The Lifeline of Chromos: Translation and Felipe Alfau

Regina Galasso


When Felipe Alfau’s novel Chromos was published in 1990, approximately fifty years after its creation, it was nominated for the National Book Award in the US and critics repeatedly commented on the novel’s unique language. For most critics, Alfau’s language was special because of the New York-based, Spanish-born author’s decision to write in English. Alfau’s profession as a bank translator has often been dismissed as having any relation with his literature save its disconnection from his creative writing. In this article, I argue that translation techniques are responsible for the extraordinary language of Chromos, and further, that the novel’s existence relies on the narrator’s role as a translator. Translation in Chromos is an integral and essential part of literary creation-- especially for an author working in a multilingual and multinational setting--to the extent that the novel, in its original version, impersonates a translation.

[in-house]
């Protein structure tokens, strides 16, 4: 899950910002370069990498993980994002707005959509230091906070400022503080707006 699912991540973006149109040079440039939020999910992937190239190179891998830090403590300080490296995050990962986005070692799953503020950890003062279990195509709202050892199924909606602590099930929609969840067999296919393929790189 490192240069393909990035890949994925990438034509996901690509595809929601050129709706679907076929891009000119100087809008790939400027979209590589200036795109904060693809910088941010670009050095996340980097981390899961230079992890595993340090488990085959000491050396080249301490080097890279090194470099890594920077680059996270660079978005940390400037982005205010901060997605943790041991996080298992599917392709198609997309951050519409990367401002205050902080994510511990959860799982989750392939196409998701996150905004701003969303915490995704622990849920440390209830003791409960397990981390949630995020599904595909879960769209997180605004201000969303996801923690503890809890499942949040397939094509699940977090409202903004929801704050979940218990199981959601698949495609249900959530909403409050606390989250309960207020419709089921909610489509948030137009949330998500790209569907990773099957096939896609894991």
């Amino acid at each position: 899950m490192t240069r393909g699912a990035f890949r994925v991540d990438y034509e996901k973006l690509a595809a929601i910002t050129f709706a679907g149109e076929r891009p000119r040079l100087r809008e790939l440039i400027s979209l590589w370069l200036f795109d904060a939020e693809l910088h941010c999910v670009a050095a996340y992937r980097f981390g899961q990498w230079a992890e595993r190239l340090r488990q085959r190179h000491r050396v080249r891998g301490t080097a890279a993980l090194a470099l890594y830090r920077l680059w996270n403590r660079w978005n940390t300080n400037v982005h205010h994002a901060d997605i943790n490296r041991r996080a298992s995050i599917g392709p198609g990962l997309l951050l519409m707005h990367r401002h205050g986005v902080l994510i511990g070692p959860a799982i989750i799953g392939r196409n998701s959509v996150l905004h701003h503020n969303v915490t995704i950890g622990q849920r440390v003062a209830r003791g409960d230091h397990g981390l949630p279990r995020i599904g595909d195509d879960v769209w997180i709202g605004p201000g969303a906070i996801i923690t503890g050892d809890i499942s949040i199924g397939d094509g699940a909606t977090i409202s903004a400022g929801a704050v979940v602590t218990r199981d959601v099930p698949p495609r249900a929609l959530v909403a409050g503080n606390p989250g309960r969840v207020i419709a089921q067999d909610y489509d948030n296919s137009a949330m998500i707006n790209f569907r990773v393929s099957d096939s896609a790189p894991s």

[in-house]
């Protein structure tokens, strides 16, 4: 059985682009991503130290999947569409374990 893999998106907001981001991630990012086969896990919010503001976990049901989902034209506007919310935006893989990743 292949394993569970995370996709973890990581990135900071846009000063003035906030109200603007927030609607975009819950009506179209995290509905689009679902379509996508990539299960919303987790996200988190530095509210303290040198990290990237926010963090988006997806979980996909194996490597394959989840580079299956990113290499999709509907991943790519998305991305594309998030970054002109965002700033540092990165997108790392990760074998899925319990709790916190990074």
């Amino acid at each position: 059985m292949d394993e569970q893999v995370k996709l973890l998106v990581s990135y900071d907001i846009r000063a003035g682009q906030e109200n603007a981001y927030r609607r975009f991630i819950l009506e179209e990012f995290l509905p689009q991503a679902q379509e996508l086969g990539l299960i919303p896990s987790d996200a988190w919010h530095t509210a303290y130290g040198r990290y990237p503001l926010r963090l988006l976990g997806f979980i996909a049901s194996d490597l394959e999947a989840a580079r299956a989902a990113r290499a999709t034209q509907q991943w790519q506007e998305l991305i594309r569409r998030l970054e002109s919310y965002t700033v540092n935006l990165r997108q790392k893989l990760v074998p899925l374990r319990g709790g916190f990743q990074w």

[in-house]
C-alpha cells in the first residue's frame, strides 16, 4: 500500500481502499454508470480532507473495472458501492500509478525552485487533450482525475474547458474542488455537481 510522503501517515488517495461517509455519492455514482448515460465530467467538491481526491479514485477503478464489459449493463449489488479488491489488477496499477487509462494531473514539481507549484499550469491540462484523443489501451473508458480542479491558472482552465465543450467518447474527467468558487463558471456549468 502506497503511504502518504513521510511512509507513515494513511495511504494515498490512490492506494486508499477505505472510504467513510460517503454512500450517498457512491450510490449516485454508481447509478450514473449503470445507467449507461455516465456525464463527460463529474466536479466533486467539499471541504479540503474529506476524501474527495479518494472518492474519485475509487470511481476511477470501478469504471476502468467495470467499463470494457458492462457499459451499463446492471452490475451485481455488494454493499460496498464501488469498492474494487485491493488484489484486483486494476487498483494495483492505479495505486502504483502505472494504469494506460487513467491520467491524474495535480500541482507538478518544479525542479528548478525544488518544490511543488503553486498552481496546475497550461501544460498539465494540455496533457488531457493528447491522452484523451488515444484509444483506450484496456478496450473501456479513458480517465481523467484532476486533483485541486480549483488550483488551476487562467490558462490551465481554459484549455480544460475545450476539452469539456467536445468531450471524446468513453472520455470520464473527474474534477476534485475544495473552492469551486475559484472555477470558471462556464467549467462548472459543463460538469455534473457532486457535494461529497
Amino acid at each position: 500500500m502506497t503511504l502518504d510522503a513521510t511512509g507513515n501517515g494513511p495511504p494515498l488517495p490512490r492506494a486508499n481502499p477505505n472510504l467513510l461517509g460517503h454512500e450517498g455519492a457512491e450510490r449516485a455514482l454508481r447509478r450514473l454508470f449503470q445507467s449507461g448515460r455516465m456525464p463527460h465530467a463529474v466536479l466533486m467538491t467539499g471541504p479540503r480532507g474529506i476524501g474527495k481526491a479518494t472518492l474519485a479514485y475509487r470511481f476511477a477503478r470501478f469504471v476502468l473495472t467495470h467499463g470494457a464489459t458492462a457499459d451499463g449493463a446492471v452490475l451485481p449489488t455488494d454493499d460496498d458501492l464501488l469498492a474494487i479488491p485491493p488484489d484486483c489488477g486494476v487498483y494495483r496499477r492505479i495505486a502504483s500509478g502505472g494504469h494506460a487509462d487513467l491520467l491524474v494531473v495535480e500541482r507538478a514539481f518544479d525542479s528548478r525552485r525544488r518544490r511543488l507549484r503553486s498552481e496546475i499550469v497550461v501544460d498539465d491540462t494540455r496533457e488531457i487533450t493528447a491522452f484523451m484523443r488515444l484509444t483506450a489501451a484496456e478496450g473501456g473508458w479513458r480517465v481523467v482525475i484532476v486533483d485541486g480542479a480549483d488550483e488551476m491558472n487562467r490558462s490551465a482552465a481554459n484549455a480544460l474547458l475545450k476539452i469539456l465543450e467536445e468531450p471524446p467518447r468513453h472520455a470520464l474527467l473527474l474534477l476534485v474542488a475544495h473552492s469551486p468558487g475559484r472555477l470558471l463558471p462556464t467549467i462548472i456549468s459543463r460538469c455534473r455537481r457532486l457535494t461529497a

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ISSN 1920-0323